On-Device Personalization - personalization with enhanced privacy protection

Intended to be implemented in the Android Open Source Project (AOSP), this technical explainer discusses the motivation behind On-Device Personalization (ODP), the design principles that guide its development, its privacy via confidentiality model, and how it helps to ensure a verifiably private experience.

We plan to achieve this by simplifying the data access model and making certain that all user data which leaves the security boundary is differentially private at a per- (user, adopter, model_instance) level (sometimes shortened to user-level in the text below).

All code related to potential end user data egress from the end users' devices will be open source and verifiable by external entities. In the early stages of our proposal, we seek to generate interest and gather feedback for a platform that facilitates On-Device Personalization opportunities. We invite stakeholders such as privacy experts, data analysts, and security practitioners to engage with us.


On-Device Personalization is designed to protect end users' information from businesses with whom they have not interacted. Businesses may continue to customize their products and services for end users (for example using appropriately anonymized and differentially private machine learning models), but they won't be able to see the exact customizations made for an end user (that depends not only on the customization rule generated by the business owner, but also on the individual end user preference) unless there are direct interactions between the business and the end user. If a business produces any machine learning models or statistical analyses, ODP will seek to ensure that they are properly anonymized using the appropriate Differential Privacy mechanisms.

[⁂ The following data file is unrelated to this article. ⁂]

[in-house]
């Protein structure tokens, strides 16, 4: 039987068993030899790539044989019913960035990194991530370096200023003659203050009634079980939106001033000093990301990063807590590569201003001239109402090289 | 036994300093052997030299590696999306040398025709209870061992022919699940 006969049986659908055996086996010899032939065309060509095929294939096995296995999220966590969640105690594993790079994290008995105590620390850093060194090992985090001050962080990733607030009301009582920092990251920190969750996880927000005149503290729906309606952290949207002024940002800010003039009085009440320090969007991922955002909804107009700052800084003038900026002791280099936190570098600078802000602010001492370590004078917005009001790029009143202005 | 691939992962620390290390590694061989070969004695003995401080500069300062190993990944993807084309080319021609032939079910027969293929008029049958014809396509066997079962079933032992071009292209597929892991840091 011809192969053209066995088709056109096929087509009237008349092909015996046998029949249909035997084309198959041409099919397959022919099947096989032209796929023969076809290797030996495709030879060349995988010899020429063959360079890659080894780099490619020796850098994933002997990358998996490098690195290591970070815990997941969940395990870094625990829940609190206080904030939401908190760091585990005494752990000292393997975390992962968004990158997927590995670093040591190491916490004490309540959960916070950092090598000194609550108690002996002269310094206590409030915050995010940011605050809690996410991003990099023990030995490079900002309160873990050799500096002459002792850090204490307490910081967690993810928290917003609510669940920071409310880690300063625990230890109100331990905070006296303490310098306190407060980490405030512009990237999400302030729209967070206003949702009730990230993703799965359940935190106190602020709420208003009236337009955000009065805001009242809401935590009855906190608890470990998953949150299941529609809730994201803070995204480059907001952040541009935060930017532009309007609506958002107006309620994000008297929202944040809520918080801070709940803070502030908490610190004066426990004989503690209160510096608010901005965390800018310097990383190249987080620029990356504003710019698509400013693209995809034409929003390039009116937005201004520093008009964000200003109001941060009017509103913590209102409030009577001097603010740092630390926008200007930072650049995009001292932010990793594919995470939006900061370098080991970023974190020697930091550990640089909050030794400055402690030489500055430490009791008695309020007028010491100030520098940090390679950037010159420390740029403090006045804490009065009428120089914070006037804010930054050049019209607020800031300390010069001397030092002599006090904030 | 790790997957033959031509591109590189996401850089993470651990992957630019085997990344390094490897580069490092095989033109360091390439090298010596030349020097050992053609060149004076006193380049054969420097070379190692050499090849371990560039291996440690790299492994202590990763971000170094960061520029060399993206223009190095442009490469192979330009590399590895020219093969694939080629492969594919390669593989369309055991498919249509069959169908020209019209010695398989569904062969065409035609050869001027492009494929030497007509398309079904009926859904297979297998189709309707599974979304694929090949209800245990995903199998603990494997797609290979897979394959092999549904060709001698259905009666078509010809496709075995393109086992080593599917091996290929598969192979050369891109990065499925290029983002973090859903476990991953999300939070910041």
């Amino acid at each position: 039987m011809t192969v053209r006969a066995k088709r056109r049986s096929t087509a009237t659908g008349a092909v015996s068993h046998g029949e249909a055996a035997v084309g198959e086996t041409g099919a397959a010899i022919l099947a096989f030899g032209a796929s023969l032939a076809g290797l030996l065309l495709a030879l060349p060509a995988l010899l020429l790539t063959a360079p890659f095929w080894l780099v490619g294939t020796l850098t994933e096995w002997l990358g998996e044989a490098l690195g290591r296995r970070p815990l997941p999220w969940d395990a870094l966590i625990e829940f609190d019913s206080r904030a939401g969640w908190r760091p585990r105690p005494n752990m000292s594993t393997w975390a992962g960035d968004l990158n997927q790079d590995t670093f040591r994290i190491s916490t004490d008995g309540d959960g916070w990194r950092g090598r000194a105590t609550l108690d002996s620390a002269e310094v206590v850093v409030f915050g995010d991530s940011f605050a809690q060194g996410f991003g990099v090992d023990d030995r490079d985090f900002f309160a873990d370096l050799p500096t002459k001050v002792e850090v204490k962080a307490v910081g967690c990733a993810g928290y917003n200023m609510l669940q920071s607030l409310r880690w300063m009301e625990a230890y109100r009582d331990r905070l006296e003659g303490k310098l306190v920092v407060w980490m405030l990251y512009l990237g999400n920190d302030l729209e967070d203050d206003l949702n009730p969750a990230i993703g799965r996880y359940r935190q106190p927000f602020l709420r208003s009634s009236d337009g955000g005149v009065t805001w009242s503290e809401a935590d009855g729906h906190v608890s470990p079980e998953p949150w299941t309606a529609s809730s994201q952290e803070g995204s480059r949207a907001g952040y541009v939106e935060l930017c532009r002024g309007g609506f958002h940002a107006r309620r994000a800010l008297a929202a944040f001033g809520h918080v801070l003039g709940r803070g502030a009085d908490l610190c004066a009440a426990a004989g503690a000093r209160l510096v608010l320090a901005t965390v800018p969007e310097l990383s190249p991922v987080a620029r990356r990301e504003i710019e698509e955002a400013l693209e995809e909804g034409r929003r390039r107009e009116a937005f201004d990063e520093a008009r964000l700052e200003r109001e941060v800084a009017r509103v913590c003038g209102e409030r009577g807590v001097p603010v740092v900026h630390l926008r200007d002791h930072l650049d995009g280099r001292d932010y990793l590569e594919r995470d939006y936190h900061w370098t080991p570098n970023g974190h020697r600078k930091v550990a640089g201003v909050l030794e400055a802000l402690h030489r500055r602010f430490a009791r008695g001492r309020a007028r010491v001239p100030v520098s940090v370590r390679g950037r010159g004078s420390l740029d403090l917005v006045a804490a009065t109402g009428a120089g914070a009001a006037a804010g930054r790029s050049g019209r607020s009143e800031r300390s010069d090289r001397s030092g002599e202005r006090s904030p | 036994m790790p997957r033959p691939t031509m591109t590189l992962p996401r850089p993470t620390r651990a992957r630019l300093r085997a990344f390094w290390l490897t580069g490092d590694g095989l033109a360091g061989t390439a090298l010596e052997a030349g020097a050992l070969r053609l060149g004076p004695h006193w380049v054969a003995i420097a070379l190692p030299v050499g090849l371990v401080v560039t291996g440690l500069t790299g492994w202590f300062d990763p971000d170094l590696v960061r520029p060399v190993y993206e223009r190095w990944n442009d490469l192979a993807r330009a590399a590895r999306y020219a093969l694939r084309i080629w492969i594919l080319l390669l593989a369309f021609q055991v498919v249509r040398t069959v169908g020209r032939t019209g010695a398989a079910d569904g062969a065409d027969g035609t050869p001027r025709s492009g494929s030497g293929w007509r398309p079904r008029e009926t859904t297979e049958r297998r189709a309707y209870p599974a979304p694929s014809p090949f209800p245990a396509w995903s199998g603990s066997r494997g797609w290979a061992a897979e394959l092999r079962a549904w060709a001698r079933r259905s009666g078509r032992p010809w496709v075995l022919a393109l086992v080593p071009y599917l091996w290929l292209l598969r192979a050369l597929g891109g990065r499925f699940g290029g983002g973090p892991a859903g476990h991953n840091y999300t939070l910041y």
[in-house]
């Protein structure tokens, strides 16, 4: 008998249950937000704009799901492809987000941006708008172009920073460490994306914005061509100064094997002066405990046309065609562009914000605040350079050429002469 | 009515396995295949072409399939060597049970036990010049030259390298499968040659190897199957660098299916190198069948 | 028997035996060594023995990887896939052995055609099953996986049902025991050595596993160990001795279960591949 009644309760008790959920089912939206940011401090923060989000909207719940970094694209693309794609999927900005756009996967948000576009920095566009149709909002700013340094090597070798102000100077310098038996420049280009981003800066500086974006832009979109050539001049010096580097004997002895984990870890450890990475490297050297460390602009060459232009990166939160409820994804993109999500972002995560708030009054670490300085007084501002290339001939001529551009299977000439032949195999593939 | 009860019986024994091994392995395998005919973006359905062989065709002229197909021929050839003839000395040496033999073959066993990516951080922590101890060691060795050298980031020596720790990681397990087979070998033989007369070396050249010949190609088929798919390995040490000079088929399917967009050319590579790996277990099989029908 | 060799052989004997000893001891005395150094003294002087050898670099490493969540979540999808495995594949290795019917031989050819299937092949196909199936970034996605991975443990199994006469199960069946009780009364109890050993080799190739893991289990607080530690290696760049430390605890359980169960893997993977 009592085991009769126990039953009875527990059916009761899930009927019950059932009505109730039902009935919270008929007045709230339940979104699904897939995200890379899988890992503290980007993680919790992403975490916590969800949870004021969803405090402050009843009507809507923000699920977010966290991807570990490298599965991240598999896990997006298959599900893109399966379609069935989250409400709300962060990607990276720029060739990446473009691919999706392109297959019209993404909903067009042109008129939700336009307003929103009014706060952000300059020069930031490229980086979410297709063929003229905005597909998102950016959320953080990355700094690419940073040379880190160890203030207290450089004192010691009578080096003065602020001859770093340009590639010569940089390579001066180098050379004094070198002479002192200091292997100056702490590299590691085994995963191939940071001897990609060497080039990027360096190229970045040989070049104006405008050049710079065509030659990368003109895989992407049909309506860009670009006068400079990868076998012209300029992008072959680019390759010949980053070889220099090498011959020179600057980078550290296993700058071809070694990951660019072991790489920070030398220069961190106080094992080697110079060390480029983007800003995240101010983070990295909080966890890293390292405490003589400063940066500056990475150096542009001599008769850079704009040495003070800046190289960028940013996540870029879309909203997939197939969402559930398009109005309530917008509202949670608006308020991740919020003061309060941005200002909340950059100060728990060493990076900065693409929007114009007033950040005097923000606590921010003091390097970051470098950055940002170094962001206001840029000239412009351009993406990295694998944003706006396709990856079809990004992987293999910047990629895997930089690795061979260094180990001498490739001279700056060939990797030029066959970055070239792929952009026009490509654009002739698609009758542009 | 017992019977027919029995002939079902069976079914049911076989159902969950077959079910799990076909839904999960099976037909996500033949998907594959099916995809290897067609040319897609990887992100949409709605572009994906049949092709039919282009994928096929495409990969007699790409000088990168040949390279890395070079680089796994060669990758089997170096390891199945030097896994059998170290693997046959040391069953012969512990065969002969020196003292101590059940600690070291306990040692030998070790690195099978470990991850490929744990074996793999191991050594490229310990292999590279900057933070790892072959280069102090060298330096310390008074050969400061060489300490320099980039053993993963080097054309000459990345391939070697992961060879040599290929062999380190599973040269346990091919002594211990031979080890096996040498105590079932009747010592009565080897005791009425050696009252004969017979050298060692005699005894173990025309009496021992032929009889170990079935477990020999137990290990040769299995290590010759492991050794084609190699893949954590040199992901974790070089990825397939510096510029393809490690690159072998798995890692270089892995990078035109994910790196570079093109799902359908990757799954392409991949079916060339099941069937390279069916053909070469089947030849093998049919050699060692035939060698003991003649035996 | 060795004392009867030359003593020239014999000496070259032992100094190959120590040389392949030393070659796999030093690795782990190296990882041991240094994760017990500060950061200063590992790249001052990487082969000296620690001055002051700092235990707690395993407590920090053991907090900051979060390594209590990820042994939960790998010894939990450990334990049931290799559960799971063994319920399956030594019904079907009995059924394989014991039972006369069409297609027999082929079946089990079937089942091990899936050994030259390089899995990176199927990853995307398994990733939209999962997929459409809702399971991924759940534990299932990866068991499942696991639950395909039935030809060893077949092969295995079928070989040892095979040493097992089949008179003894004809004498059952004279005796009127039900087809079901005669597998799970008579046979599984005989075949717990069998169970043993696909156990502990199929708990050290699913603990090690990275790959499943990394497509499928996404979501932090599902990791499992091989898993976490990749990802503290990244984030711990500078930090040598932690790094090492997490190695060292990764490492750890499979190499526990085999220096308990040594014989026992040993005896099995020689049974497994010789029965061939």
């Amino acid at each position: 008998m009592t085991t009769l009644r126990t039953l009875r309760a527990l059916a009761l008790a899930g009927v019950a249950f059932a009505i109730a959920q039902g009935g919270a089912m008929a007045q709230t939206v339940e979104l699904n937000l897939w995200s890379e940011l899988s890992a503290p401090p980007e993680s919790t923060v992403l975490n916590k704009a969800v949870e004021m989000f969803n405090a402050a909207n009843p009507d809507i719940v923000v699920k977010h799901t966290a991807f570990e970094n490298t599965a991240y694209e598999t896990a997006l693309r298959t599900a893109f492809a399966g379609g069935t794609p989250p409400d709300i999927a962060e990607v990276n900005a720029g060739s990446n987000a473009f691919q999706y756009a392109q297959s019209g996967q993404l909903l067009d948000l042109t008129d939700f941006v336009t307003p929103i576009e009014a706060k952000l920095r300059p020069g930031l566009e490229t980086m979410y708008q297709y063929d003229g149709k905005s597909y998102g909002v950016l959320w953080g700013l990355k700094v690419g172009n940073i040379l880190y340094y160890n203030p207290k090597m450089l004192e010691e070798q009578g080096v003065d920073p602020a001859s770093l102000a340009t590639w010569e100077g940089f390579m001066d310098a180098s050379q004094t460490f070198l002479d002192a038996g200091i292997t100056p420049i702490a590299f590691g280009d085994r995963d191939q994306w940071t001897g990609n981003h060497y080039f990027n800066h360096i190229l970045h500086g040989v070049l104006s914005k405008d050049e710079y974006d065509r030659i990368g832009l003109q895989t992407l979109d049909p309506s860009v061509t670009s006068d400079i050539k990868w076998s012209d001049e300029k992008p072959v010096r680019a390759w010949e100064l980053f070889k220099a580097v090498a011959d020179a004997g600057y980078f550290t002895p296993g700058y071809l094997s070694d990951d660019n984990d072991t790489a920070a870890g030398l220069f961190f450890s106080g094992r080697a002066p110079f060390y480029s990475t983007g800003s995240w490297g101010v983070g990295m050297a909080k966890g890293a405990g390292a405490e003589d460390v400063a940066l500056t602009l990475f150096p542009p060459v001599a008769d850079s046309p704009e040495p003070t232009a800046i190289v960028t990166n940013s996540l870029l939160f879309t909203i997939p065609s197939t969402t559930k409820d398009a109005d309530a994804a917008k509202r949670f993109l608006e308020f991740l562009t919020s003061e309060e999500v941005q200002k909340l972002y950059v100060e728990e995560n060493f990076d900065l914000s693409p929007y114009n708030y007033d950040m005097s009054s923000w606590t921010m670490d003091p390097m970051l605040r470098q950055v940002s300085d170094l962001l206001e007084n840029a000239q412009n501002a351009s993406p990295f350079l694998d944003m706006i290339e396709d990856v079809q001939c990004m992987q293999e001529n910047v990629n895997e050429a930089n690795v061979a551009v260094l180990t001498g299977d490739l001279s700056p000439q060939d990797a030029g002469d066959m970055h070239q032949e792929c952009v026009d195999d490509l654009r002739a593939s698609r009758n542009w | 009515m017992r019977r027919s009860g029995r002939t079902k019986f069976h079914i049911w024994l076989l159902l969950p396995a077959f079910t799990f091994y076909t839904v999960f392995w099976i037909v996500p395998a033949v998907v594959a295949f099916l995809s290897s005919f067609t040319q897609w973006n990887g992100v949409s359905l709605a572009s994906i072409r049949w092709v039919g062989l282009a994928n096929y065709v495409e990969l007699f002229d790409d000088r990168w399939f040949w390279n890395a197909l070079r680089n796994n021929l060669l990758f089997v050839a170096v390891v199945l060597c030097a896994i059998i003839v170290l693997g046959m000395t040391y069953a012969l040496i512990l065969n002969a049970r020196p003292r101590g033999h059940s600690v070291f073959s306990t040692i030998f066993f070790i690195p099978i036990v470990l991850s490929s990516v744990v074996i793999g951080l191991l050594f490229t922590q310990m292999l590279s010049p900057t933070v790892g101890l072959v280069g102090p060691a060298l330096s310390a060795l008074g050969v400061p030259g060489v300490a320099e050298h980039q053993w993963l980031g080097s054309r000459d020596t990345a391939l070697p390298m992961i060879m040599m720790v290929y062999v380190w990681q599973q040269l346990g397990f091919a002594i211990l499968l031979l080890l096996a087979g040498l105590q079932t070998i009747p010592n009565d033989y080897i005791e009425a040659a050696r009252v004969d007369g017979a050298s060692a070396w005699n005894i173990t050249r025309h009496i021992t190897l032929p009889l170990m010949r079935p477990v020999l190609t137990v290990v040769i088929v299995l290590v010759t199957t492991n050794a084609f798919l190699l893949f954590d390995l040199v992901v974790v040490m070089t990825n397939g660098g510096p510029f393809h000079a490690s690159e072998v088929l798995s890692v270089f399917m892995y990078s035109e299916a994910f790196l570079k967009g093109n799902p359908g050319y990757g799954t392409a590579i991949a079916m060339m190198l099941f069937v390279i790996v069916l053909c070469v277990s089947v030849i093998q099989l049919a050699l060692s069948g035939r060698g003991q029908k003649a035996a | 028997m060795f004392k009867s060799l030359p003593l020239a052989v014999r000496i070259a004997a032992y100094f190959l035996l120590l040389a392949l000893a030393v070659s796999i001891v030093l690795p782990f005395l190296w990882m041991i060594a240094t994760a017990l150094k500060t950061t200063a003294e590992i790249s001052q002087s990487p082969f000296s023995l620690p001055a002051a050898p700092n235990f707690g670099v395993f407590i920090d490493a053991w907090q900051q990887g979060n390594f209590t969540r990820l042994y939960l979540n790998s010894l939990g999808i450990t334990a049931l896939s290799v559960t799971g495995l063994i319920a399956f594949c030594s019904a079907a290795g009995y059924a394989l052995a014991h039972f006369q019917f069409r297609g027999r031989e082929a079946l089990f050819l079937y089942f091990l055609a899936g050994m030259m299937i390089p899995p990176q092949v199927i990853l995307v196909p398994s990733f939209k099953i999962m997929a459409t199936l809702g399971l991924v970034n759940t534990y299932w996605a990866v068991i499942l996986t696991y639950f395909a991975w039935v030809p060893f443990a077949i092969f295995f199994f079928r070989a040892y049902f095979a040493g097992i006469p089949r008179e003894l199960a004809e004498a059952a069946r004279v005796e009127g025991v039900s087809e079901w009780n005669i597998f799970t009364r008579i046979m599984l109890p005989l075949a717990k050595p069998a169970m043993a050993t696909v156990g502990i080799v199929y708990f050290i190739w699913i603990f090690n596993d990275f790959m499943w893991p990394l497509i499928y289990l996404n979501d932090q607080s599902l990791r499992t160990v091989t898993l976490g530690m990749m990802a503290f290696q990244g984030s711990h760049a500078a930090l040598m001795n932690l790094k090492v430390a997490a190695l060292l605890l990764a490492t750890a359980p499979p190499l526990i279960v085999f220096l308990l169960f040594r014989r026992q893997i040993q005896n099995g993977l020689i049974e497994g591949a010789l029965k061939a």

Our current plan is to explore ODP in multiple milestones, covering the following features and functionalities. We also invite interested parties to constructively suggest any additional features or workflows to further this exploration:

  1. A sandboxed environment wherein all business logic is contained and executed, permitting a multitude of end user signals to enter the sandbox while limiting outputs.
  2. End-to-end encrypted data stores for:

    1. User controls, and other user related data. This could be end user-provided or gathered and inferred by businesses, along with time to live (TTL) controls, wipe out policies, privacy policies, and more.
    2. Business configurations. ODP provides algorithms to compress or obfuscate these data.
    3. Business processing results. These results can be:
      1. Consumed as inputs in later rounds of processing,
      2. Noised per appropriate Differential Privacy mechanisms and uploaded to qualifying endpoints.
      3. Uploaded using the trusted uploading flow to Trusted Execution Environments (TEE) running Open Sourced workloads with appropriate central Differential Privacy mechanisms
      4. Shown to end users.